Congress proceeds with $20B cut to IRS modernization fund in FY 2024 spending deal

Lawmakers plan to cut $10 billion in funds the IRS got in the Inflation Reduction Act, in a spending deal for the rest of fiscal 2024.

Congress is looking to make good on its promise to cut to the Internal Revenue Service’s multi-year modernization funds — as part of a bipartisan deal made last year.

Lawmakers, in the second and final round of government spending bills for the rest of fiscal 2024, plan to cut $20 billion in funds the IRS got in the Inflation Reduction Act to rebuild its workforce and modernize its legacy IT. The agency still has roughly $60 billion to meet its modernization goals.

The Biden administration agreed to these IRS cuts, as part of a deal with congressional Republicans last year to raise the debt ceiling and avoid an unprecedented default on the federal government’s debts.

Rather than spread the cuts to IRS modernization funds, as lawmakers originally agreed to, the 2024 spending bill includes the full $20 billion reduction.

Despite approving this deal, the Biden administration is asking Congress to reverse the $20 billion cut to IRS funding, as part of its 2025 budget request.

Congress plans to keep the IRS at current funding levels for the rest of the year with a $12.3 billion annual budget for its day-to-day operations. The Biden administration also proposed keeping the IRS annual budget flat in its 2025 spending proposal.

Sen. Chris Van Hollen (D-Md.) said in a press release Thursday that the spending deal gives the IRS the funding it needs to keep improving customer service, replace outdated computer systems and crack down on tax cheats.

“This bipartisan legislation invests in these critical priorities for our nation and more,” Van Hollen said.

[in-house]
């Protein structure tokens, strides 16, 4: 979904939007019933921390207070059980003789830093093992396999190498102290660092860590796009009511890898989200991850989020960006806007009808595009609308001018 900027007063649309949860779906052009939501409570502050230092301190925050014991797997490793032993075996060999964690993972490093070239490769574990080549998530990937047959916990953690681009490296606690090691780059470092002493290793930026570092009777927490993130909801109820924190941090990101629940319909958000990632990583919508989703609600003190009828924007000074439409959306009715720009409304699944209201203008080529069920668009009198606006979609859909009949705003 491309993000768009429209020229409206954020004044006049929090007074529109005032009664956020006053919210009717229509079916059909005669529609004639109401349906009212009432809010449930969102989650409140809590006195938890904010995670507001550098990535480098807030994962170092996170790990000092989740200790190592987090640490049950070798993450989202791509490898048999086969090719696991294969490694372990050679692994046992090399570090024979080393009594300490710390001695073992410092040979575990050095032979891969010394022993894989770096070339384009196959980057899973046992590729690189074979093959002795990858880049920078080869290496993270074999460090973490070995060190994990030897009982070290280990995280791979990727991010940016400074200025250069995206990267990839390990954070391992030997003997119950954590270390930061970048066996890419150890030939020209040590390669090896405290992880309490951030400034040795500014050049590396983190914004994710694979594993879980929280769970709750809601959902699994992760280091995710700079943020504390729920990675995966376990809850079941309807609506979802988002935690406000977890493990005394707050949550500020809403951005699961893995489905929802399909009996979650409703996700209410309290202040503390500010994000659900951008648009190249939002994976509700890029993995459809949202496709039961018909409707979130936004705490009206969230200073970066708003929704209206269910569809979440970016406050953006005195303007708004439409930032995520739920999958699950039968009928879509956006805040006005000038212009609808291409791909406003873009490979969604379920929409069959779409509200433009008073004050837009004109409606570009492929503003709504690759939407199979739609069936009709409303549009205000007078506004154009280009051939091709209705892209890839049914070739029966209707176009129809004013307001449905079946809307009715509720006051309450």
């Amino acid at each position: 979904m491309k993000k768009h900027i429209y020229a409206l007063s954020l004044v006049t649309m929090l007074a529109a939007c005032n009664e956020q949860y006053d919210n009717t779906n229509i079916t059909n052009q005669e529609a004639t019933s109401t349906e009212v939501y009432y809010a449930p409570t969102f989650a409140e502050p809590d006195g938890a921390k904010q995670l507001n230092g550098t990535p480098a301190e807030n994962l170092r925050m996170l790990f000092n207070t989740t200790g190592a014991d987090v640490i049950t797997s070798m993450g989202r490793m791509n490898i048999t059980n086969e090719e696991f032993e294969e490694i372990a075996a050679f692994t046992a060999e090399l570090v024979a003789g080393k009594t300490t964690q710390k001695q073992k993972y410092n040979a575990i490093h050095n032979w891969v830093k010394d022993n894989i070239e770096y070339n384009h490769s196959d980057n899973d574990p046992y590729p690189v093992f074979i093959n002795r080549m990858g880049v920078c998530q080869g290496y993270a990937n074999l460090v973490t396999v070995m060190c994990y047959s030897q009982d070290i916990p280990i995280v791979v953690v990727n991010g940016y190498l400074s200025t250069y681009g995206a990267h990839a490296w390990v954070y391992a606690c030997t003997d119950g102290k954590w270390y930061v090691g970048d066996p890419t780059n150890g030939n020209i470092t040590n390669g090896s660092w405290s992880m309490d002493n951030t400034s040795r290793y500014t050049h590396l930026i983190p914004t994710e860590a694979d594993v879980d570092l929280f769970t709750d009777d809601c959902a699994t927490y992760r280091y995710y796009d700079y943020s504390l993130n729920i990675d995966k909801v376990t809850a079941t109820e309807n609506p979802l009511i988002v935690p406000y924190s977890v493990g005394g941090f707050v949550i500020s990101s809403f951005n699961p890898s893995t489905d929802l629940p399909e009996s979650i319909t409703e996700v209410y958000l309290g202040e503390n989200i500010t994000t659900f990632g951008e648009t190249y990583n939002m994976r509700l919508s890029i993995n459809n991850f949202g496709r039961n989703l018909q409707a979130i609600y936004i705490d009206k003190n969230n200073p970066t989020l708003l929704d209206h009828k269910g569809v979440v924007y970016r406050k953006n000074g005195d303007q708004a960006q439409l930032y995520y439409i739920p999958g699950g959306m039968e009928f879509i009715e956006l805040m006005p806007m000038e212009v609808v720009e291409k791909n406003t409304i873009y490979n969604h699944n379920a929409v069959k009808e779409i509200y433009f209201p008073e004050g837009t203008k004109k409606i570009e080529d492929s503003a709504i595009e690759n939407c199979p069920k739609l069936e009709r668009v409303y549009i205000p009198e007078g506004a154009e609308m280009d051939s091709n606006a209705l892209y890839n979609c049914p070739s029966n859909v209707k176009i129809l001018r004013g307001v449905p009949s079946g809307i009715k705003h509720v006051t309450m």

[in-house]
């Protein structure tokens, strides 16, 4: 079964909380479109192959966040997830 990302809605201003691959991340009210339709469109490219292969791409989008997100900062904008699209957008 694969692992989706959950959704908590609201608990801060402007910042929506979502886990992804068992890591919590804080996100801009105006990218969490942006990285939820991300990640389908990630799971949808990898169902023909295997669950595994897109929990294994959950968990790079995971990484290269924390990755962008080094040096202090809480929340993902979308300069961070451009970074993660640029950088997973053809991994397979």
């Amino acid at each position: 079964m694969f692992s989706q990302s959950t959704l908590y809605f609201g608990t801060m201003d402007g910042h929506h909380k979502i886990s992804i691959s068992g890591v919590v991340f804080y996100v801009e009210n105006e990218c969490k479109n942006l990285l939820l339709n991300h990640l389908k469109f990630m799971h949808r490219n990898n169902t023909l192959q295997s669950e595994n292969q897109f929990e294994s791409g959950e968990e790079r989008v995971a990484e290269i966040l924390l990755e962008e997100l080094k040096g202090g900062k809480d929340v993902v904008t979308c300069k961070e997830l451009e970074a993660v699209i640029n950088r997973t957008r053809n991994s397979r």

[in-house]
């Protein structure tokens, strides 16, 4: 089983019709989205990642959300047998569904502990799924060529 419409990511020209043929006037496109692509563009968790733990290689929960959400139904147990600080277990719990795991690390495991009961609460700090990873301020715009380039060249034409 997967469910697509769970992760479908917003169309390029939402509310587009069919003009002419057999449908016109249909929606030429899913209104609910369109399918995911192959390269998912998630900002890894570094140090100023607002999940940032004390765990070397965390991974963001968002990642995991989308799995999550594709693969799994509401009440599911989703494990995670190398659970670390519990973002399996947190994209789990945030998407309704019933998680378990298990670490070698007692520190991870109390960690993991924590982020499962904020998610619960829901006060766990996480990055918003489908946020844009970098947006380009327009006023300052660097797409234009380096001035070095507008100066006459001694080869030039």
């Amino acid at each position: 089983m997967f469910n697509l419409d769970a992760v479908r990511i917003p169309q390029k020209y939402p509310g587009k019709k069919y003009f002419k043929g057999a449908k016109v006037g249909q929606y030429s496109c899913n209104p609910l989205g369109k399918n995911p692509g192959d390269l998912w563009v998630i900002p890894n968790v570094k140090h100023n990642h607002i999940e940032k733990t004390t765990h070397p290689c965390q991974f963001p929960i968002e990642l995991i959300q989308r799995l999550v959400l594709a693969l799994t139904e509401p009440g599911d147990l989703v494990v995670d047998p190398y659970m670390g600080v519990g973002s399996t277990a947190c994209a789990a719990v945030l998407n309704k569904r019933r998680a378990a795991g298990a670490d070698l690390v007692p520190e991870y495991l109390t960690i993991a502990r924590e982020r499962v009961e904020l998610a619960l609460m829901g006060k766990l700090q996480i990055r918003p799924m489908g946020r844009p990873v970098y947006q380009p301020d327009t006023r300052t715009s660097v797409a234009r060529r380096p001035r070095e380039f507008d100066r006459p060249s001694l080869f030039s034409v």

The IRS has used its Inflation Reduction Act funding to grow its workforce to 90,000 employees for the first time in a decade.

Reuters recently reported the agency plans on reaching a 100,000-employee workforce within the next three years.

Lawmakers in the 2024 spending deal are directing the IRS to prioritize hiring that’ll provide “sufficient and effective 1–800 helpline service for taxpayers.”

“The [IRS] Commissioner shall continue to make improvements to the Internal Revenue Service 1–800 help line service a priority and allocate resources necessary to enhance the response time to taxpayer communications, particularly with regard to victims of tax-related crimes,” the spending bill states.

The legislation also gives the Treasury Department direct hire authority to fill positions to process backlogged tax returns and correspondence.

The spending bill, however, bars the IRS from using its funding “to make a payment to any employee under a bonus, award, or recognition program,” or rehire former IRS employees who are delinquent on their tax obligations.

Congress is also requiring IRS to maintain an employee training program that covers “taxpayers’ rights, dealing courteously with taxpayers, cross-cultural relations, ethics, and the impartial application of tax law.”

The spending bill requires the IRS to give the House and Senate appropriations committees and the Government Accountability Office quarterly updates on its major information technology investments.

Congress wary on USPS network changes,  seeks updates on mail theft

Congress is also prohibiting the mostly self-funded Postal Service from closing or consolidating small or rural post offices as part of its ongoing network modernization plans.

Lawmakers are sending a cautionary message to USPS in the appropriations bill, as the agency continues a major shakeup of its delivery network.

That shakeup includes USPS opening more Sorting & Delivery Centers across the country later this year. S&DCs are large facilities that consolidate the operations of letter carriers and mail handlers under one roof.

USPS already stated last year that plans to modernize its mail processing and delivery facilities won’t result in layoffs or post office closures.

As part of a 10-year reform plan, USPS is spending $40 billion to upgrade and improve its processing, transportation and delivery networks.